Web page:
Is the number represented by the decimal

\[0.001001002003005008013021034055089144233377610...\]

rational, or irrational? Please justify your answer.

No vote yet

1 vote

×

Problem Loading...

Note Loading...

Set Loading...

Easy Math Editor

`*italics*`

or`_italics_`

italics`**bold**`

or`__bold__`

boldNote: you must add a full line of space before and after lists for them to show up correctlyparagraph 1

paragraph 2

`[example link](https://brilliant.org)`

`> This is a quote`

Remember to wrap math in \( ... \) or \[ ... \] to ensure proper formatting.`2 \times 3`

`2^{34}`

`a_{i-1}`

`\frac{2}{3}`

`\sqrt{2}`

`\sum_{i=1}^3`

`\sin \theta`

`\boxed{123}`

## Comments

Sort by:

TopNewestLet \(x=\sum _{ n=1 }^{ \infty }{ F(n){ 10 }^{ -3n } } \). A little foodling with this, using an approach you (yes, you, Matt) used in another problem similar to this, gets us the equation to solve: \(1000(1000x-x-1)=x\), which means x is rational. I leave it to the reader as an exercise to find that value x. Thanks for the tip on how to do this, Matt!

Log in to reply

The other version that I like: Is the decimal

\[0.1123581321345589144...\]

rational or irrational?

It simplifies the consideration of "What happens if the fibonacci number has 4 digits or more?"

Log in to reply

@Calvin Lin Hmmm i remember this one from somewhere else not sure where,

to proof The periodic sequence, It can be shown that fibonacci sequence is never eventually periodic Which goes to show that it is irrational.

I think we discussed this on brilliant a while back.

Log in to reply

Yup, I believe that there was a past discussion about it. This is a gem, and worth revisiting.

Log in to reply

\(F=0.{ f }_{ 1 }{ f }_{ 2 }{ f }_{ 3 }.........{ f }_{ n }\), \(F(n)\equiv f(n)mod10\), Then \( { f }_{ n+2 }={ f }_{ n+1 }+{ f }_{ n }mod10\)

We can develop on this to show the existance of a fibonacci sequence congruent to \(-1 mod{ 10 }^{ k }\) but we will have to show that for any modulus p -- \({ F }_{ n }mod\quad p for\quad n(-\infty \quad to\quad \infty )\), is periodic.

I will have to think about it a bit more, My number theory is a rough.

Log in to reply

Log in to reply

@Calvin Lin , i won't post it here,so as not to spoil it.and for others to try it, i could mail you the link if you want.

i found the answer before i could figure it out, since it is a solution ofYou can try by proving that

For every \(k\) there exists a fibonacci number whose decimal representation ends in \(k\) 9's ,

Log in to reply

One idea that we can try is proving that given any digit, and any number n, there always exist some Fibonacci number that has a sequence of that digit n times. If we were to prove that we can always find in some Fibonacci number a sequence like 11111.. as arbitrarily long as we'd like, that would pretty much prove that the decimal never repeats, and therefore it'd be irrational.

Would I want to try proving this? Ah, maybe too much for me now.

Log in to reply

If I were to make a snap judgement on this one, I'd say not only it's probably irrational, it's probably even transcendental. I'm almost afraid to try touching this one.

As a matter of fact, Calvin, your suggested decimal number is similar to Champernowne's constant, which is 0.123456789101112131415..., which was shown to be transcendental. Not easy to do that.

Log in to reply

u r ans r complez why is math complex

Log in to reply

The first question I'd have is, what does the number look like after you get to four digit Fibonacci numbers? Would the thousand's digit of one segment add to the one's digit of the previous?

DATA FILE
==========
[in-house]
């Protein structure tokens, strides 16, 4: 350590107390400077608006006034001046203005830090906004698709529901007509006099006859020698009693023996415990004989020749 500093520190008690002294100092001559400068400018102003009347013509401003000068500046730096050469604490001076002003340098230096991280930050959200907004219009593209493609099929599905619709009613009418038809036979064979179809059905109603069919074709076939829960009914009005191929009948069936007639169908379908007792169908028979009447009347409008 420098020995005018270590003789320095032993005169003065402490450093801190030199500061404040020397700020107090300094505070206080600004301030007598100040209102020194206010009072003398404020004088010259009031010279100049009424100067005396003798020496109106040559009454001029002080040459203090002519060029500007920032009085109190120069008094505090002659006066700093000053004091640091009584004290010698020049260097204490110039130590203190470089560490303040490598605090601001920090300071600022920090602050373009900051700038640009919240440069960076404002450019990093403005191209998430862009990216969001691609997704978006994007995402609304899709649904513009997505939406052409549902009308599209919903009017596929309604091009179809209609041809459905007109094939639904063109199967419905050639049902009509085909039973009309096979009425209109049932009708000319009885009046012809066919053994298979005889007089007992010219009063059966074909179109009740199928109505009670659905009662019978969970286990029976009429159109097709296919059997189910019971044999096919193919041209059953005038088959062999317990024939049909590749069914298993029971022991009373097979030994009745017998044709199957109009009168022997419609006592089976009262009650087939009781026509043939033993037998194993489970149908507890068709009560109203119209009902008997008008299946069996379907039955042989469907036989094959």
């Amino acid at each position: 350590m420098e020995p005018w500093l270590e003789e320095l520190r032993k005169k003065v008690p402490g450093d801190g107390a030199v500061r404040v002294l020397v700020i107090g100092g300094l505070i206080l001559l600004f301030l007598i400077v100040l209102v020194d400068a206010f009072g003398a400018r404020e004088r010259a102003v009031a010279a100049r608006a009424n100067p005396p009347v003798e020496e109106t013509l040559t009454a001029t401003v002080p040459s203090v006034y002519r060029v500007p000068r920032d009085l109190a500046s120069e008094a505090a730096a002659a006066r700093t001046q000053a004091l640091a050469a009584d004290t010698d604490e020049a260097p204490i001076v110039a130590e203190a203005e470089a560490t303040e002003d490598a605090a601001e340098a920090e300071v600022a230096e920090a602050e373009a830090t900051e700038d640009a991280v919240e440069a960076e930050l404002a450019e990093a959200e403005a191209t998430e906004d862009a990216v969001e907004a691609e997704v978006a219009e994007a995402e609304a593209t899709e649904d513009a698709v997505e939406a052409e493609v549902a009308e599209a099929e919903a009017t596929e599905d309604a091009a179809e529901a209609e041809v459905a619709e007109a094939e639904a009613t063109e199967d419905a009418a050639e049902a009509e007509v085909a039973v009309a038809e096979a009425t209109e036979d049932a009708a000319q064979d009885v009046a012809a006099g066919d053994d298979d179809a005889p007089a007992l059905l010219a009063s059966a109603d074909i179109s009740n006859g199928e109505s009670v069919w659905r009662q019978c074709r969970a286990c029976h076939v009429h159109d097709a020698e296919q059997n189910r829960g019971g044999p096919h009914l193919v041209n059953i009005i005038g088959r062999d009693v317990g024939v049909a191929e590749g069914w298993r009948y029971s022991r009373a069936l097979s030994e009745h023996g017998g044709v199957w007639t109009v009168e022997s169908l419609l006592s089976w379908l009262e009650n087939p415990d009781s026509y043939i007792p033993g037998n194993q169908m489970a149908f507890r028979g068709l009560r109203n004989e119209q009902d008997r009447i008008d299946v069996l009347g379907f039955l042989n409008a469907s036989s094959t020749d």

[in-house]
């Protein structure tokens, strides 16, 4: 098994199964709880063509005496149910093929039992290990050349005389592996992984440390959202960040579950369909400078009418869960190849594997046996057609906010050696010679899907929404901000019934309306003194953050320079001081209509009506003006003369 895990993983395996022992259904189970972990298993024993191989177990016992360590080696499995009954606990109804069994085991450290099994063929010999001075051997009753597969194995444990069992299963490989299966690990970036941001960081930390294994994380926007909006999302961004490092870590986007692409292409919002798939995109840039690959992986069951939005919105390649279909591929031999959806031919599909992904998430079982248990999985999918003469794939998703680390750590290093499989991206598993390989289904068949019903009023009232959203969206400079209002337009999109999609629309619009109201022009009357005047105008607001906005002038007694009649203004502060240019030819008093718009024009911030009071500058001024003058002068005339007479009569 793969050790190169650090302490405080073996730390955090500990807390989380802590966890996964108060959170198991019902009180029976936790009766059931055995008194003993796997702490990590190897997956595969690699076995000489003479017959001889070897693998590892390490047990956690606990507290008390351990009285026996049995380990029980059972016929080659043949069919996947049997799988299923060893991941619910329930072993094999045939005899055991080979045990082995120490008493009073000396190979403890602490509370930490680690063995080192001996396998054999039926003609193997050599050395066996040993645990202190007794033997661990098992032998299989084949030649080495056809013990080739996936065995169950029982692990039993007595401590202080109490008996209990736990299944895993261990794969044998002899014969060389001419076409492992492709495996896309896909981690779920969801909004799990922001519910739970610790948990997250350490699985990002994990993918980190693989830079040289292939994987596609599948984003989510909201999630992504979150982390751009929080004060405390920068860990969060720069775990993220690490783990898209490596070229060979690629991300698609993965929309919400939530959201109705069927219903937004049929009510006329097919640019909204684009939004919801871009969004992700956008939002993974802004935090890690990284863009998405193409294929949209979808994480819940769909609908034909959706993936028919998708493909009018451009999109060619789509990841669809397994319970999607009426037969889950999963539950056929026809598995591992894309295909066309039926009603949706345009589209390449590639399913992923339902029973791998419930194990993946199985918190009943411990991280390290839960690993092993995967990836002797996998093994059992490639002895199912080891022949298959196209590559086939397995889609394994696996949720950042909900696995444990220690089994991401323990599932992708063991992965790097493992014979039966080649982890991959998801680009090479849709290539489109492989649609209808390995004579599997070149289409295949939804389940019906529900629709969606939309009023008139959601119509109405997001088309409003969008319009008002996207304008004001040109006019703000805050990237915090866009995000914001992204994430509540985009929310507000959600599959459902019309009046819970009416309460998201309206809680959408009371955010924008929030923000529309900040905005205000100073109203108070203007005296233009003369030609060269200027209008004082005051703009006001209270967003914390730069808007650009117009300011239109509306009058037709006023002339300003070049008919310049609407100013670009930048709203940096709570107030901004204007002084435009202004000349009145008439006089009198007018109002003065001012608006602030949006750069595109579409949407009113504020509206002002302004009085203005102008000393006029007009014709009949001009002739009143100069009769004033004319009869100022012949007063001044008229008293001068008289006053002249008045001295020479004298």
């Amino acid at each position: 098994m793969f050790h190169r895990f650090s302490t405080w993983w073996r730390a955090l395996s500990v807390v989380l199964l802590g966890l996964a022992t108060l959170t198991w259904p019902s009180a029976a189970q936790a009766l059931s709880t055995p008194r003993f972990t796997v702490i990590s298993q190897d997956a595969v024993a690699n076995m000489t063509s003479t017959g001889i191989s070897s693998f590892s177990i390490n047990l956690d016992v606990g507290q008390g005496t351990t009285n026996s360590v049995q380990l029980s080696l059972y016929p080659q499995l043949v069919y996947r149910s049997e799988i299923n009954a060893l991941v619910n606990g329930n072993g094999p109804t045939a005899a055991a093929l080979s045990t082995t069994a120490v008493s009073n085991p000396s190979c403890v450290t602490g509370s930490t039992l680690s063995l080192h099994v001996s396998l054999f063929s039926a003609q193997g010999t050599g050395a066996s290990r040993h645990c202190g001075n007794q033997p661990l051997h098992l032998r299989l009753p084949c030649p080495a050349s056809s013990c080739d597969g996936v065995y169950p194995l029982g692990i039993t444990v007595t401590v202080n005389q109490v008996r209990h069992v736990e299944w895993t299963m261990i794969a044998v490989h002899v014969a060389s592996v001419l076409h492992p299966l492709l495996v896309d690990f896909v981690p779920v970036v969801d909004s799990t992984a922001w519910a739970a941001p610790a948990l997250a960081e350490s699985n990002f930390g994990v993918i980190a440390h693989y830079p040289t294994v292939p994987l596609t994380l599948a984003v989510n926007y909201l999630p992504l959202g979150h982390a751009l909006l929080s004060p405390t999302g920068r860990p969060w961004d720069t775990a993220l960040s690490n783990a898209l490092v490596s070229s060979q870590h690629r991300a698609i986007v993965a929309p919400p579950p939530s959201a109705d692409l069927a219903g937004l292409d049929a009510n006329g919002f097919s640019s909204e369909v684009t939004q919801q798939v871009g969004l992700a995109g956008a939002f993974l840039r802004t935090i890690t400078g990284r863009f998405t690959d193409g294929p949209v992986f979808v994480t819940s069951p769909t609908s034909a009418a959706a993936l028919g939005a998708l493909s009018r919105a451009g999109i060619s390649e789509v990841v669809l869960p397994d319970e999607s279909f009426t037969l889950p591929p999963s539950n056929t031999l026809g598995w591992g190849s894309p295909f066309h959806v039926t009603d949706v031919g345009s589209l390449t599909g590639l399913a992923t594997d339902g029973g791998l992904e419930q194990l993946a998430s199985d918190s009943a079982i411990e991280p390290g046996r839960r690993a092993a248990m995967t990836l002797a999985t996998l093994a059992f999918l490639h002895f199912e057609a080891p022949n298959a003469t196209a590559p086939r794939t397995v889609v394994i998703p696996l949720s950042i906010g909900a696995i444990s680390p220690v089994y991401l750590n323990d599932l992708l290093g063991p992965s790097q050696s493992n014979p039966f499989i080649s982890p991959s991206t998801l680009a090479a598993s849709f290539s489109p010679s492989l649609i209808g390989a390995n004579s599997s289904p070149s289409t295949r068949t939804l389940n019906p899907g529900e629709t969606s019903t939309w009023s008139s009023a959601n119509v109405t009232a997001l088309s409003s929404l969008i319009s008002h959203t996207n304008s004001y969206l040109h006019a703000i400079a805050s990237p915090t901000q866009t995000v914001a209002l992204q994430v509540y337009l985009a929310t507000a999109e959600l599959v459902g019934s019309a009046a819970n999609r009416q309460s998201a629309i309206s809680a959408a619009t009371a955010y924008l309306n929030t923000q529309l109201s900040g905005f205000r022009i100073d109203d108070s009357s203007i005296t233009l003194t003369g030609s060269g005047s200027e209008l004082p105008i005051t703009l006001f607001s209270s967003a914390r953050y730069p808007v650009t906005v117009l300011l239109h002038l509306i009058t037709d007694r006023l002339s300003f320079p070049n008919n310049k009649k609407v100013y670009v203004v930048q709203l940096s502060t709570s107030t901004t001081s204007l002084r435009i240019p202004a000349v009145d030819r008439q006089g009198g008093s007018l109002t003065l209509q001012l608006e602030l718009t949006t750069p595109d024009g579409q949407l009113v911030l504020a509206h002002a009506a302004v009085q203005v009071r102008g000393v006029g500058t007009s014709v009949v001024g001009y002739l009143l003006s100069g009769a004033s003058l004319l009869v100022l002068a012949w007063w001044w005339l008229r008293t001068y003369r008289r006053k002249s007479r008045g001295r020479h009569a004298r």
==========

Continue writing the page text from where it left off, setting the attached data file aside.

Log in to reply

Yes, great question. And I would say that your suggestion as to how to resolve this ambiguity is the one that makes the most sense. (Also see @Calvin Lin 's comment.)

Log in to reply

It equals \(\frac{1000}{998999}\), a rational number (see my response to Eddie the Head).

Log in to reply

since it can be converted into p/q.form...it should be rational number..what do u say..???

Log in to reply

How can you convert it to p/q form??It has no repeating parts as far as I see :p ..But I would love to see a rigorous solution

Log in to reply

The generating function for the Fibonacci sequence is

\[F(x)=f_0+f_1x+f_2x^2+f_3x^3+\dots\]

Since \(f_n=f_{n-1}+f_{n-2}\), we have to cancel some terms

\[F(x)=f_0+f_1x+f_2x^2+f_3x^3+\dots\] \[xF(x)=f_0x+f_1x^2+f_2x^3+f_3x^4+\dots\] \[x^2F(x)=f_0x^2+f_1x^3+f_2x^4+f_3x^5+\dots\]

Gathering the coefficients of \((1-x-x^2)F(x)\), we get

\[(1-x-x^2)F(x)=f_0+(f_1-f_0)x+(f_2-f_1-f_0)x^2+(f_3-f_2-f_3)x^3+\dots=f_0+(f_1-f_0)x\]

Hence,

\[F(x)=\frac{f_0+(f_1-f_0)x}{1-x-x^2}=\frac{x}{1-x-x^2}=f_0+f_1x+f_2x^2+f_3x^3+\dots\]

If we want to encode this into a decimal, we just let \(x=\frac{1}{1000}\). The answer is

\[f_0+f_1\cdot\frac{1}{1000}+f_2\cdot\frac{1}{1000^2}+f_3\cdot\frac{1}{1000^3}+\dots=\frac{\frac{1}{1000}}{1-\frac{1}{1000}-\frac{1}{1000^2}}=\frac{1000}{998999}\]

But beware of convergence issues! \(\frac{1}{1000}\) is sufficiently small, so I assumed it converged, which it did. Challenge: find \(0.001002003004\dots\) and \(0.001004009016025\dots\).

Log in to reply

\[F(x) = x + 2x^{2} + 3x^{3} + 4x^{4}+...............\] \[xF(x) = x^{2} + 2x^{3} + 3x^{4}+........\]

\[(1-x)F(x) = x + x^{2} + x^{3} + x^{4}+.........\] \[F(x) = \frac{x}{(1-x)^{2}}\] Hence we have \(f(\frac{1}{1000}) = \frac{1000}{998001}\)

We can clearly see that the terms converge.

\(\textbf{Challenge 2.}\)

In this problem we must use the same approach twice,the resulting generating function \[F(x) = \frac{1+x^{2}}{(1-x)^{3}}\]

Hence \(F(\frac{1}{1000}) = \frac{1000001000}{998001}\)

Log in to reply

Log in to reply

Just do partial fraction decomposition on the LHS and you can find the interval of convergence.

Log in to reply

Log in to reply

What value of p and q would you say they are??

Log in to reply

rational because no is not repeated till now

Log in to reply

irrational

Log in to reply